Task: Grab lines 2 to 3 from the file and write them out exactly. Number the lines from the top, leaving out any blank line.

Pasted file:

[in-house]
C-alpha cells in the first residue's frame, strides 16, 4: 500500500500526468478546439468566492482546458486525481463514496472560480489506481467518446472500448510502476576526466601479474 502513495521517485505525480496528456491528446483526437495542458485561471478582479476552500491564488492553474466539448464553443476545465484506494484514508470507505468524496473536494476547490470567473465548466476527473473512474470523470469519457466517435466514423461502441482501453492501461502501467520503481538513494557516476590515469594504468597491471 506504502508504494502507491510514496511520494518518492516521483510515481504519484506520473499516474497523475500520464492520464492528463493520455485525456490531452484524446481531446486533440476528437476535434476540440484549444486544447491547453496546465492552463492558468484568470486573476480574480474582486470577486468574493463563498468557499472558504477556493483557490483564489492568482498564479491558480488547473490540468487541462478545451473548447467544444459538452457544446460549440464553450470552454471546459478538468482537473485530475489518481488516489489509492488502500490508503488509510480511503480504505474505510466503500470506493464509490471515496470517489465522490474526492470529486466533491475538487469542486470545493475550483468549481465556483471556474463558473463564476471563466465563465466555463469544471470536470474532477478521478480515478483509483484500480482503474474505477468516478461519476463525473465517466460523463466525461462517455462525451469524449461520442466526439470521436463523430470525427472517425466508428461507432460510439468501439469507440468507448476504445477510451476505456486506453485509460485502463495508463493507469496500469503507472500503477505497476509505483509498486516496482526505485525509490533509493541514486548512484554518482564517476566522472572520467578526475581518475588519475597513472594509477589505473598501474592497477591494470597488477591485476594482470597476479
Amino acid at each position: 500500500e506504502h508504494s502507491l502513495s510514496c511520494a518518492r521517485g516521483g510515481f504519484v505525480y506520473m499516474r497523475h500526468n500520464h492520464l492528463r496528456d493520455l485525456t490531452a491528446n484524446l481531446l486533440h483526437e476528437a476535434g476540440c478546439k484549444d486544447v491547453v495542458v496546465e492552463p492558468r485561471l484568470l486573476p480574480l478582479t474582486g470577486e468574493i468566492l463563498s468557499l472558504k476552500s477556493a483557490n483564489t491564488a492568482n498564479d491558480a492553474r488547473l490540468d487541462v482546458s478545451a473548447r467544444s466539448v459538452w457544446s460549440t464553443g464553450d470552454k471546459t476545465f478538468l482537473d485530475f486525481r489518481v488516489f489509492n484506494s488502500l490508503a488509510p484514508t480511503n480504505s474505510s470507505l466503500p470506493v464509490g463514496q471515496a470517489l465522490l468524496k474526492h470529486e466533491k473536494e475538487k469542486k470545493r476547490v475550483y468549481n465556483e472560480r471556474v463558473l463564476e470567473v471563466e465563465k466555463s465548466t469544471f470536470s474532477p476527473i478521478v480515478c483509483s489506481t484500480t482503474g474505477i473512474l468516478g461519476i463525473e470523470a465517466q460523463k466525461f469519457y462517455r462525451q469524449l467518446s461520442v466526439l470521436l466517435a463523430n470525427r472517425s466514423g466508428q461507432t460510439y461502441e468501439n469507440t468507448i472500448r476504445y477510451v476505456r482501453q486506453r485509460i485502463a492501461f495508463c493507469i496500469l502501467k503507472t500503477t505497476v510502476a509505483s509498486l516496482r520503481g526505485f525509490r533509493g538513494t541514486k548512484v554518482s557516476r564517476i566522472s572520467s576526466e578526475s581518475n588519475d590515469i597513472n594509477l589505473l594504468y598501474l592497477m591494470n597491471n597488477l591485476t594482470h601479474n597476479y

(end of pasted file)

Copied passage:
C-alpha cells in the first residue's frame, strides 16, 4: 500500500500526468478546439468566492482546458486525481463514496472560480489506481467518446472500448510502476576526466601479474 502513495521517485505525480496528456491528446483526437495542458485561471478582479476552500491564488492553474466539448464553443476545465484506494484514508470507505468524496473536494476547490470567473465548466476527473473512474470523470469519457466517435466514423461502441482501453492501461502501467520503481538513494557516476590515469594504468597491471 506504502508504494502507491510514496511520494518518492516521483510515481504519484506520473499516474497523475500520464492520464492528463493520455485525456490531452484524446481531446486533440476528437476535434476540440484549444486544447491547453496546465492552463492558468484568470486573476480574480474582486470577486468574493463563498468557499472558504477556493483557490483564489492568482498564479491558480488547473490540468487541462478545451473548447467544444459538452457544446460549440464553450470552454471546459478538468482537473485530475489518481488516489489509492488502500490508503488509510480511503480504505474505510466503500470506493464509490471515496470517489465522490474526492470529486466533491475538487469542486470545493475550483468549481465556483471556474463558473463564476471563466465563465466555463469544471470536470474532477478521478480515478483509483484500480482503474474505477468516478461519476463525473465517466460523463466525461462517455462525451469524449461520442466526439470521436463523430470525427472517425466508428461507432460510439468501439469507440468507448476504445477510451476505456486506453485509460485502463495508463493507469496500469503507472500503477505497476509505483509498486516496482526505485525509490533509493541514486548512484554518482564517476566522472572520467578526475581518475588519475597513472594509477589505473598501474592497477591494470597488477591485476594482470597476479
Amino acid at each position: 500500500e506504502h508504494s502507491l502513495s510514496c511520494a518518492r521517485g516521483g510515481f504519484v505525480y506520473m499516474r497523475h500526468n500520464h492520464l492528463r496528456d493520455l485525456t490531452a491528446n484524446l481531446l486533440h483526437e476528437a476535434g476540440c478546439k484549444d486544447v491547453v495542458v496546465e492552463p492558468r485561471l484568470l486573476p480574480l478582479t474582486g470577486e468574493i468566492l463563498s468557499l472558504k476552500s477556493a483557490n483564489t491564488a492568482n498564479d491558480a492553474r488547473l490540468d487541462v482546458s478545451a473548447r467544444s466539448v459538452w457544446s460549440t464553443g464553450d470552454k471546459t476545465f478538468l482537473d485530475f486525481r489518481v488516489f489509492n484506494s488502500l490508503a488509510p484514508t480511503n480504505s474505510s470507505l466503500p470506493v464509490g463514496q471515496a470517489l465522490l468524496k474526492h470529486e466533491k473536494e475538487k469542486k470545493r476547490v475550483y468549481n465556483e472560480r471556474v463558473l463564476e470567473v471563466e465563465k466555463s465548466t469544471f470536470s474532477p476527473i478521478v480515478c483509483s489506481t484500480t482503474g474505477i473512474l468516478g461519476i463525473e470523470a465517466q460523463k466525461f469519457y462517455r462525451q469524449l467518446s461520442v466526439l470521436l466517435a463523430n470525427r472517425s466514423g466508428q461507432t460510439y461502441e468501439n469507440t468507448i472500448r476504445y477510451v476505456r482501453q486506453r485509460i485502463a492501461f495508463c493507469i496500469l502501467k503507472t500503477t505497476v510502476a509505483s509498486l516496482r520503481g526505485f525509490r533509493g538513494t541514486k548512484v554518482s557516476r564517476i566522472s572520467s576526466e578526475s581518475n588519475d590515469i597513472n594509477l589505473l594504468y598501474l592497477m591494470n597491471n597488477l591485476t594482470h601479474n597476479y